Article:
Enchanting, mystical, charming…these three words perpetually fall off my tongue when I describe the city of Porto. It’s a city that holds a thousand secrets etched on porcelain tiled buildings and abandoned romantic gardens teeming with flowering camelia trees. It’s a city where a 102 year old grandmother draped in black will smile broadly as you pass by, oblivious to your “foreign” appearance; or where young teenage boys will respectfully part their testosterone filled wave of jostling in order for you and your mammoth stroller to pass.
However, what truly makes Porto unique is its architecture. Never has a city whispered so many stories, or expressed such unique personalities, through its concrete walls. And though many of Porto’s buildings have been abandoned for decades, their charm shows just as brightly as it did when the first stone was laid. The detail and artistic expression put into their creation is baffling, and with the recent revival of the city, these structures are slowly breathing new life once again.
In part, this newfound revival is thanks to some ultra talented street artists who’ve made it their mission to bring Porto’s rich art culture to the forefront. Using nothing other than an arsenal of aerosol sprays, they’ve created a patchwork of color across Porto’s city-scape.
Street art is an umbrella term defining art work created outside of the context of a gallery and in public locations, and which is generally unsanctioned. First gaining popularity in the 80’s during the graffiti art boom using aerosol spray, street art uses a larger breadth of mediums including: LED art, mosaic tiling, murals, street installations, wheatpasting, woodblocking, sculptures, sticker art and yarn bombing.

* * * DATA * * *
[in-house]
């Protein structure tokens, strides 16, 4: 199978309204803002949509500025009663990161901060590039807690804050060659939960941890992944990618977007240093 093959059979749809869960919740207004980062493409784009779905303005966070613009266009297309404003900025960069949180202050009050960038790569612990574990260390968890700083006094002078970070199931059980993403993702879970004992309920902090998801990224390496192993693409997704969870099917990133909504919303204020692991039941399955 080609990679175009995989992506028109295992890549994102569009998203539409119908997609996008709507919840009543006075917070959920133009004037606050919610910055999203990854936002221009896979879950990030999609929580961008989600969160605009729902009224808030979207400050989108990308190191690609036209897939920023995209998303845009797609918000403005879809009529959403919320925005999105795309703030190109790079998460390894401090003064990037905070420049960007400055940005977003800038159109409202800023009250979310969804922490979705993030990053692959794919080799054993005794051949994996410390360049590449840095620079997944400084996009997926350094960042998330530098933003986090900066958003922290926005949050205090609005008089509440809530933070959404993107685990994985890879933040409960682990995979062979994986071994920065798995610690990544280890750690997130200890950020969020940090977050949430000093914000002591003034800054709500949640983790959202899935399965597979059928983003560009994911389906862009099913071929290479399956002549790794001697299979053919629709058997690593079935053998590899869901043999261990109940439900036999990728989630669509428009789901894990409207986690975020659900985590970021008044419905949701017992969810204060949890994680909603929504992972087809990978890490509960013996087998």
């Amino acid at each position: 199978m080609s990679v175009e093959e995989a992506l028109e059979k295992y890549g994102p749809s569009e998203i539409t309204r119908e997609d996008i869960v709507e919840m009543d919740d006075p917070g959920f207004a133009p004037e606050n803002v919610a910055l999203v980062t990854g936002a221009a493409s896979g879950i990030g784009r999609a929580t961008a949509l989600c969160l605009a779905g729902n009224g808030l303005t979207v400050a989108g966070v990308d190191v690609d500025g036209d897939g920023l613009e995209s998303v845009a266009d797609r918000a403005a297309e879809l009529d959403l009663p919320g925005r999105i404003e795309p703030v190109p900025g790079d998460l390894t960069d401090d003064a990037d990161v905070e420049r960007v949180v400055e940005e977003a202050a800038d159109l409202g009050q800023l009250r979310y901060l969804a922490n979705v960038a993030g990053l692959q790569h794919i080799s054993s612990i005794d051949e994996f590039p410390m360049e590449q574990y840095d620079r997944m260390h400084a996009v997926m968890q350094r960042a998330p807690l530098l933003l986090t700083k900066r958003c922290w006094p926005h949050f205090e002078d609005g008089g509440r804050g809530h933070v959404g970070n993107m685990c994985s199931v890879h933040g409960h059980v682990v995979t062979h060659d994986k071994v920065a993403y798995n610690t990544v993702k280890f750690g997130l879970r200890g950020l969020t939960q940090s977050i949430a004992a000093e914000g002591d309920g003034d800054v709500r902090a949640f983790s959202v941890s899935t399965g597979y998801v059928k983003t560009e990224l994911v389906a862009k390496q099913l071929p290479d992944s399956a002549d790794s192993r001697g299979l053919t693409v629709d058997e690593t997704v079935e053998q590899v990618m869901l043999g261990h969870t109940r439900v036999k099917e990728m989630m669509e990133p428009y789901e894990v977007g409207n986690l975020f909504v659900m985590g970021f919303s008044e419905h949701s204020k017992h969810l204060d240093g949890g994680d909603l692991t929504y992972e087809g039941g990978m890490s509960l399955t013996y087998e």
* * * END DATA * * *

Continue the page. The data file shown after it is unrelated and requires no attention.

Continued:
To walk the city and stumble across a piece that’s vibrant, interesting, thought-provoking or simply fun to look at, brings an enormous smile to my face. It can make a dull surface come alive, breathe passion back into an abandoned structure or simply beautify a street corner. I see it as a necessity, a means for locals to express their creativity, their voice, all while providing the neighborhood color and a youthful vibe.
Mind you, I’m in no way condoning mindless tagging, a destructive form of graffiti that is merely about the tagger and not about the community. While street art tries to enhance the neighborhood, tagging destroys the urban landscape. It’s the difference between talent and machismo.
Street artist, Hazul Luzah (a pseudonym), is a local Porto native with insane talent. Young with a slight build, he comes off as a gentle soul with a serious passion. With over 60 pieces displayed throughout the city, you don’t have to go far to encounter his bold geometric patterns of native masks, tropical birds, mountain wrapped eggs and the madonna herself. In fact, he’s working on a map for tourists to find his work.
“As a child, I saw the outside of my apartment building as a large canvas. Similar to a kid who pins up posters across their bedroom wall, I used the exterior of our building as my creative outlet, my bedroom wall.”